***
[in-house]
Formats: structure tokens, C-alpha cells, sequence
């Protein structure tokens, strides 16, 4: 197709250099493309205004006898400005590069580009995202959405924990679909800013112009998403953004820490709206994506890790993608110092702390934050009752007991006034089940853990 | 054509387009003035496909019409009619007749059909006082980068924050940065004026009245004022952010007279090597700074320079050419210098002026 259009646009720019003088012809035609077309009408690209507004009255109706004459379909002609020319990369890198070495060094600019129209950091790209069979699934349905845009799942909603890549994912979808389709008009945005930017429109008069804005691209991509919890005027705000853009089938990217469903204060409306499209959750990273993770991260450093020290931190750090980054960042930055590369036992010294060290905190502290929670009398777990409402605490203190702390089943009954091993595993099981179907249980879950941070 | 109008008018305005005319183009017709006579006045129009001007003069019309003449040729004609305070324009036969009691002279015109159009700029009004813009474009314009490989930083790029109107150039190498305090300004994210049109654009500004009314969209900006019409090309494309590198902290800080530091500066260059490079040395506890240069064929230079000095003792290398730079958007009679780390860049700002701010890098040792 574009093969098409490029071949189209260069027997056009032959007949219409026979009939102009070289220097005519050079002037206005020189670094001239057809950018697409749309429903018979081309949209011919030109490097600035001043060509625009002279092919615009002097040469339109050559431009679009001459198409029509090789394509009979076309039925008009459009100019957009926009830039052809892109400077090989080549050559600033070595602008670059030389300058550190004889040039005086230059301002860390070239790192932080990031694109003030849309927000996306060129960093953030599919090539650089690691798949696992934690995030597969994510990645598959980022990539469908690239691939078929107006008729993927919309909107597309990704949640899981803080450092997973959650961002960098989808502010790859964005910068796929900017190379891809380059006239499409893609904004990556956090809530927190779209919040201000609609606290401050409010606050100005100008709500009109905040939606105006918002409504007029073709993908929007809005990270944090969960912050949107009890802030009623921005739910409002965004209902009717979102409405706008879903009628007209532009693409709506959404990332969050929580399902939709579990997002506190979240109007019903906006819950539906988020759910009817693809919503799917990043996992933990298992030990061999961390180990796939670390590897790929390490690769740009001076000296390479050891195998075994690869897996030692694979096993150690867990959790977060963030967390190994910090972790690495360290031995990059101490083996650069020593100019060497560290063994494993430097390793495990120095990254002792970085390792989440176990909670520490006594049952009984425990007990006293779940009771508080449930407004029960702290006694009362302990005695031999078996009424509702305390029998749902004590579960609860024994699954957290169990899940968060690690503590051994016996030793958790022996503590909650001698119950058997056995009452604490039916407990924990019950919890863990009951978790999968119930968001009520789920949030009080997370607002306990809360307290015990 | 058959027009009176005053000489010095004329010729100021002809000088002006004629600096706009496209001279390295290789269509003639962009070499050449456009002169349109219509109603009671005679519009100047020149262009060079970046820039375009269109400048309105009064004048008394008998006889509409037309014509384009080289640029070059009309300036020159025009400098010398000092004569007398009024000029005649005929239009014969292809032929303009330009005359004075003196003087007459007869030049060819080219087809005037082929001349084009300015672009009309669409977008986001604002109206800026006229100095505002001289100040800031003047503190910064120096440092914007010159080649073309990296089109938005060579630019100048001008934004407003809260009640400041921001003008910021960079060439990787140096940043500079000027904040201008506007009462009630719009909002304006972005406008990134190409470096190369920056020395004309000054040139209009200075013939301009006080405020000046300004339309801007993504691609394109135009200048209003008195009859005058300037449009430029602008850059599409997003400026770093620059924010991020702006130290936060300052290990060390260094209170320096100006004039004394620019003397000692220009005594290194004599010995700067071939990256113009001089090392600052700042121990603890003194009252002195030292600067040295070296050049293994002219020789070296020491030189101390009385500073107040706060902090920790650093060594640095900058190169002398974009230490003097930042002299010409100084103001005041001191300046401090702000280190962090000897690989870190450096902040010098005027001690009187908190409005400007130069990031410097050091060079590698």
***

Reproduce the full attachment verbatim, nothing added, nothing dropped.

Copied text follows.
[in-house]
Formats: structure tokens, C-alpha cells, sequence
């Protein structure tokens, strides 16, 4: 197709250099493309205004006898400005590069580009995202959405924990679909800013112009998403953004820490709206994506890790993608110092702390934050009752007991006034089940853990 | 054509387009003035496909019409009619007749059909006082980068924050940065004026009245004022952010007279090597700074320079050419210098002026 259009646009720019003088012809035609077309009408690209507004009255109706004459379909002609020319990369890198070495060094600019129209950091790209069979699934349905845009799942909603890549994912979808389709008009945005930017429109008069804005691209991509919890005027705000853009089938990217469903204060409306499209959750990273993770991260450093020290931190750090980054960042930055590369036992010294060290905190502290929670009398777990409402605490203190702390089943009954091993595993099981179907249980879950941070 | 109008008018305005005319183009017709006579006045129009001007003069019309003449040729004609305070324009036969009691002279015109159009700029009004813009474009314009490989930083790029109107150039190498305090300004994210049109654009500004009314969209900006019409090309494309590198902290800080530091500066260059490079040395506890240069064929230079000095003792290398730079958007009679780390860049700002701010890098040792 574009093969098409490029071949189209260069027997056009032959007949219409026979009939102009070289220097005519050079002037206005020189670094001239057809950018697409749309429903018979081309949209011919030109490097600035001043060509625009002279092919615009002097040469339109050559431009679009001459198409029509090789394509009979076309039925008009459009100019957009926009830039052809892109400077090989080549050559600033070595602008670059030389300058550190004889040039005086230059301002860390070239790192932080990031694109003030849309927000996306060129960093953030599919090539650089690691798949696992934690995030597969994510990645598959980022990539469908690239691939078929107006008729993927919309909107597309990704949640899981803080450092997973959650961002960098989808502010790859964005910068796929900017190379891809380059006239499409893609904004990556956090809530927190779209919040201000609609606290401050409010606050100005100008709500009109905040939606105006918002409504007029073709993908929007809005990270944090969960912050949107009890802030009623921005739910409002965004209902009717979102409405706008879903009628007209532009693409709506959404990332969050929580399902939709579990997002506190979240109007019903906006819950539906988020759910009817693809919503799917990043996992933990298992030990061999961390180990796939670390590897790929390490690769740009001076000296390479050891195998075994690869897996030692694979096993150690867990959790977060963030967390190994910090972790690495360290031995990059101490083996650069020593100019060497560290063994494993430097390793495990120095990254002792970085390792989440176990909670520490006594049952009984425990007990006293779940009771508080449930407004029960702290006694009362302990005695031999078996009424509702305390029998749902004590579960609860024994699954957290169990899940968060690690503590051994016996030793958790022996503590909650001698119950058997056995009452604490039916407990924990019950919890863990009951978790999968119930968001009520789920949030009080997370607002306990809360307290015990 | 058959027009009176005053000489010095004329010729100021002809000088002006004629600096706009496209001279390295290789269509003639962009070499050449456009002169349109219509109603009671005679519009100047020149262009060079970046820039375009269109400048309105009064004048008394008998006889509409037309014509384009080289640029070059009309300036020159025009400098010398000092004569007398009024000029005649005929239009014969292809032929303009330009005359004075003196003087007459007869030049060819080219087809005037082929001349084009300015672009009309669409977008986001604002109206800026006229100095505002001289100040800031003047503190910064120096440092914007010159080649073309990296089109938005060579630019100048001008934004407003809260009640400041921001003008910021960079060439990787140096940043500079000027904040201008506007009462009630719009909002304006972005406008990134190409470096190369920056020395004309000054040139209009200075013939301009006080405020000046300004339309801007993504691609394109135009200048209003008195009859005058300037449009430029602008850059599409997003400026770093620059924010991020702006130290936060300052290990060390260094209170320096100006004039004394620019003397000692220009005594290194004599010995700067071939990256113009001089090392600052700042121990603890003194009252002195030292600067040295070296050049293994002219020789070296020491030189101390009385500073107040706060902090920790650093060594640095900058190169002398974009230490003097930042002299010409100084103001005041001191300046401090702000280190962090000897690989870190450096902040010098005027001690009187908190409005400007130069990031410097050091060079590698």